We’re often asked or seeking what level we are when looking for potential practice partners or signing up for a tennis program. From beginner to professional, these are valid questions to help ensure we match well with the person we decide to get out on the court with. Now, to be fair, a professional will likely not be concerned with these ratings as they are the pinnacle of the hierarchy. If you’re a touring pro, or even former pro, you have that badge attached to you saying “I can hang with pretty much anyone.”
For those of you that aren’t grinding it out at training facilities/clubs or academies, it would be useful to have a better understanding of the rating system and where you fall into it. One of the biggest concerns I hear as coach is that players are too often dissatisfied with the level of tennis they experience. Someone is either too good, not good enough, a waste of time, lied about their level, or wasn’t sure about their level and embellished a bit. Sometimes a player feels overwhelmed by the level of a class they signed up for, while others may feel like they are above the class and are not getting a good value. So how can we address these issues with a little more clarity?
First, let’s define NTRP. NTRP stands for National Tennis Rating Program. It was developed in 1978 by the United States Tennis Association (USTA) to identify and describe general characteristics of tennis-playing ability using a numerical indicator from 1.5 (beginner) to 7.0 (touring professional) that break down the skills of each level in 0.5 increments.
Oftentimes, players get lost in these numbers and wonder how they should rate themselves. We can break this down very easily by having four main categories; Newbie, Recreational, Competitive, and Professional.
A Newbie is someone just joining the sport with absolutely no technical experience or knowledge of the scoring system. It doesn’t matter how athletic or how many videos you’ve watched; if you don’t know what 15-Love means, or can’t hit a stroke from both sides of your body (forehand and backhand), then you are considered a Newbie (between 1.5-2.0).
A player that falls into the Recreational category is someone that can hit all the main strokes that are used in tennis, which include the forehand, backhand, volley (FH & BH), serve, and overhead (smash). These are players that generally know the scoring system and most of the rules of tennis. Ie: what a foot fault is. They may not exactly know how a tiebreak works, or when to switch sides, but they can rally and play points if they wanted to. This falls into the range of 2.5-3.5.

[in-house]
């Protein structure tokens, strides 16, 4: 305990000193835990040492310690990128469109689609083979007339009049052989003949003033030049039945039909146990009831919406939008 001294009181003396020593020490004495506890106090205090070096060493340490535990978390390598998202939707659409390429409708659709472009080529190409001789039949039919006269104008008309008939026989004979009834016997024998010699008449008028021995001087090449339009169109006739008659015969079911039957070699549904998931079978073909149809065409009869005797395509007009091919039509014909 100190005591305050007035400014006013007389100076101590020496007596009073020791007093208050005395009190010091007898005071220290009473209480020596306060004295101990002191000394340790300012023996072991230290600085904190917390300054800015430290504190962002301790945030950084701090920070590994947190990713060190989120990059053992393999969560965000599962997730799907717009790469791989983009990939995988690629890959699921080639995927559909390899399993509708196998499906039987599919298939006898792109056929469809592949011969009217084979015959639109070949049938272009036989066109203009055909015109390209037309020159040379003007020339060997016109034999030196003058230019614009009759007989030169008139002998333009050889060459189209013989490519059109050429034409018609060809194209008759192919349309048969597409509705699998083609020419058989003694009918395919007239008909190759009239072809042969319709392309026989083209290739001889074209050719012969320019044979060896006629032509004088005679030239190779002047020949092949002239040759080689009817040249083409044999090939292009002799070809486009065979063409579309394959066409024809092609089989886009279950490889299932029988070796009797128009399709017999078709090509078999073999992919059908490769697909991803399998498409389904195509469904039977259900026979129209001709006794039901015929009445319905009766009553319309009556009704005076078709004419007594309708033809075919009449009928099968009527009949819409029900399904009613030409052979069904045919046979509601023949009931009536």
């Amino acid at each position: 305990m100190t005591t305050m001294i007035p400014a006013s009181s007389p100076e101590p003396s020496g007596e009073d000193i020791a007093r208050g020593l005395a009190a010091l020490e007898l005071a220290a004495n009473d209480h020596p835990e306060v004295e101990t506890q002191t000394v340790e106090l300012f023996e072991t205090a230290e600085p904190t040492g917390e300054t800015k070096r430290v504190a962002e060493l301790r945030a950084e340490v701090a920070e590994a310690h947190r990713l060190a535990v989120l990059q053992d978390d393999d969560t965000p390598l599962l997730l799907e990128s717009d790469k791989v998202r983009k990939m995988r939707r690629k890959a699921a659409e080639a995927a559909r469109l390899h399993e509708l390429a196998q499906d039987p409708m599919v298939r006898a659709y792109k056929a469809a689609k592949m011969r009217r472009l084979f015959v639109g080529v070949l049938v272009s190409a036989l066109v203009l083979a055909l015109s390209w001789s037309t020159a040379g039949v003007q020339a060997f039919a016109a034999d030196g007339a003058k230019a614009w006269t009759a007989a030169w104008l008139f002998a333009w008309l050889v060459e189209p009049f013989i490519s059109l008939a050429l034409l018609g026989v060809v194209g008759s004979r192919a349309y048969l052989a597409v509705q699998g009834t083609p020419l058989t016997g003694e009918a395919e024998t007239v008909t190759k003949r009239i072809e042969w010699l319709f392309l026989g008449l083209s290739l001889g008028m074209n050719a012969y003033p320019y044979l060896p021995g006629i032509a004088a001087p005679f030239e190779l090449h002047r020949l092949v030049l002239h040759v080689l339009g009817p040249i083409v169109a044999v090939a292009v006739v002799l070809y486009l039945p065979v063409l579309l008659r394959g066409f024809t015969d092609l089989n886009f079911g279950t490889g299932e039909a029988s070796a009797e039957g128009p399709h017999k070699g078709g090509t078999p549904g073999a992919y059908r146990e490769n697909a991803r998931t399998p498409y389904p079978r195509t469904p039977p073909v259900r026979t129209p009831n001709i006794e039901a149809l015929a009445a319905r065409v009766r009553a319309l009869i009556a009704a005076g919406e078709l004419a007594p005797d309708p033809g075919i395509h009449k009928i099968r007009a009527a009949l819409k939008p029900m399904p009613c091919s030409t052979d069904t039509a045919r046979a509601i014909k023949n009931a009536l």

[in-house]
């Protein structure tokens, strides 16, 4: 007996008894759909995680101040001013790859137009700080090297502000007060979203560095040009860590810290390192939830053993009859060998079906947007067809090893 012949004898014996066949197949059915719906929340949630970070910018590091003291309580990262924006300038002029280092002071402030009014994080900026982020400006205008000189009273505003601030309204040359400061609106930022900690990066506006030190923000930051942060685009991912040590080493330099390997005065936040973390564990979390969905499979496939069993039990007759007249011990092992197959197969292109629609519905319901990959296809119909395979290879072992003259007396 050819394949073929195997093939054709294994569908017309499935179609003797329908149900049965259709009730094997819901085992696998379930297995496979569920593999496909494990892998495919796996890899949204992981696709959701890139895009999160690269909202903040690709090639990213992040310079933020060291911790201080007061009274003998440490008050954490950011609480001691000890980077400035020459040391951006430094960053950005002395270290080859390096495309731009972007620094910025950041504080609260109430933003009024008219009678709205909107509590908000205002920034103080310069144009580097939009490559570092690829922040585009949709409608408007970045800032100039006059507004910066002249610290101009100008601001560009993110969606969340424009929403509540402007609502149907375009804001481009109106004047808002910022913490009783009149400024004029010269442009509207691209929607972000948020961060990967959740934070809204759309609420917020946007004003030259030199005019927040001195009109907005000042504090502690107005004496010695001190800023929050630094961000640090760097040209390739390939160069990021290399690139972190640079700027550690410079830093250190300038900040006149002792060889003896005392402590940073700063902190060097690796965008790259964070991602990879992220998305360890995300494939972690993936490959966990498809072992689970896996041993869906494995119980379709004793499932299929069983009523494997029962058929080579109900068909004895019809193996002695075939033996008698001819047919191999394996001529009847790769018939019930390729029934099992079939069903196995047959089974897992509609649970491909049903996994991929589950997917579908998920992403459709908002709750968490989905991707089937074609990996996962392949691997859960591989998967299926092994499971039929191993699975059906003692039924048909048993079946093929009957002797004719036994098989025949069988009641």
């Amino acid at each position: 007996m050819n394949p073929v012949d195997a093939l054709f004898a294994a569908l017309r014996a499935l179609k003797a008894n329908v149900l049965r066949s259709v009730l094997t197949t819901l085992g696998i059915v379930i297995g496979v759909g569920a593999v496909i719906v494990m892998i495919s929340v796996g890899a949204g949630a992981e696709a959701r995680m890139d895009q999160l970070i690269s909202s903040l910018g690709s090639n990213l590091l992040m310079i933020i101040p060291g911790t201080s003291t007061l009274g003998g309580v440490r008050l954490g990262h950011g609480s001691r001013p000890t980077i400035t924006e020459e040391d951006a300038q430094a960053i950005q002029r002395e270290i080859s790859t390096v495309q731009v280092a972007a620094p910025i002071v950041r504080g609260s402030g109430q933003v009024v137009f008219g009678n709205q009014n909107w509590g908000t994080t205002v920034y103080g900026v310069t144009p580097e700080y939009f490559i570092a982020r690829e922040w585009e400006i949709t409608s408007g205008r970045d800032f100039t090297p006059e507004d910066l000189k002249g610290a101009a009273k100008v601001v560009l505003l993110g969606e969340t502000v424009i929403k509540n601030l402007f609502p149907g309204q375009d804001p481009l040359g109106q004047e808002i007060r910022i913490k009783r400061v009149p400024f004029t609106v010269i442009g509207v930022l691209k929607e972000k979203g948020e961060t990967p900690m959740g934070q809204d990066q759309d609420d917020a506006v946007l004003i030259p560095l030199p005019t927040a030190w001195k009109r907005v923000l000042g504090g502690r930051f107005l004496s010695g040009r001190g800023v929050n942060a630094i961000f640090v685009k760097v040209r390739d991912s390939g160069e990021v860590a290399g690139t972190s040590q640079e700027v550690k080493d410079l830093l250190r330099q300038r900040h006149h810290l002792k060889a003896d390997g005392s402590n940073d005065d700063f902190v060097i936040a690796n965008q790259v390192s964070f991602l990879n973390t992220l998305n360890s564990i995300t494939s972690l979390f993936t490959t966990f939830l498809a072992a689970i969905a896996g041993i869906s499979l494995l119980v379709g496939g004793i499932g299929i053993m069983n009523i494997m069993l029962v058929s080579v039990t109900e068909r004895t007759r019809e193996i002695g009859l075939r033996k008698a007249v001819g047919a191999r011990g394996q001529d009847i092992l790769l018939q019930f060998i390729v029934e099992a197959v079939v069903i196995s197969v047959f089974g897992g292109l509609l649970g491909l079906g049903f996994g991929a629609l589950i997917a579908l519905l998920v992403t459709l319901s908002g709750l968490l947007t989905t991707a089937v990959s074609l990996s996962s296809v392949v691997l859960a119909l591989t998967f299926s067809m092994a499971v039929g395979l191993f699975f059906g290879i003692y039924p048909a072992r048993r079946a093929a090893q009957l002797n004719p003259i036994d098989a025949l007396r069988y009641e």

A Competitive player knows all the rules of tennis, has competed in some form, whether it’s a league, ladder, or tournament, and can hit all the main strokes competently. These players are starting to develop their mental and tactical skills while learning strategy. Competitive players generally train their skills year round. Some instructors and coaches may fall into this category. The range is between 4.0-5.5.
The Professional category is pretty self explanatory, it’s for someone that plays tennis for a living. However, there is a small caveat. Players that are not on the professional circuit can fall into this category. For example, hitting partners that aren’t ranked, high performance coaches, former collegiate players, former professionals, and so on. If you play open level tournaments and are consistently winning a round or two, you can place yourself in this category. Realistically, if you are on the lower end of the professional scale, a touring pro may not find very much value practicing with you, but you can at least keep up in a rally in some form and maybe steal a point here and there. The range is between 6.0-7.0.
To sum up this system and test if these categories make sense, simply ask yourself: if we take emotion or social status out of the equation (I really want to play with this person or join this class because I feel…) then would I enjoy and benefit from playing with this person or joining this class? That’s not to say a Recreational player should NEVER play with a Newbie or a Competitive player NEVER practice with a Recreational. It’s simply to help manage expectations when deciding who to play with or what program to sign up for.
Regardless of what category you fall under. I hope you get out there and play! And if someone doesn’t meet your standards, try to feel compassion before anger.
See you on the courts!
PS. Check out the NTRP Self-Rating Helper to help find your NTRP level as well as whether you are a Newbie, Recreational, Competitive, or Professional.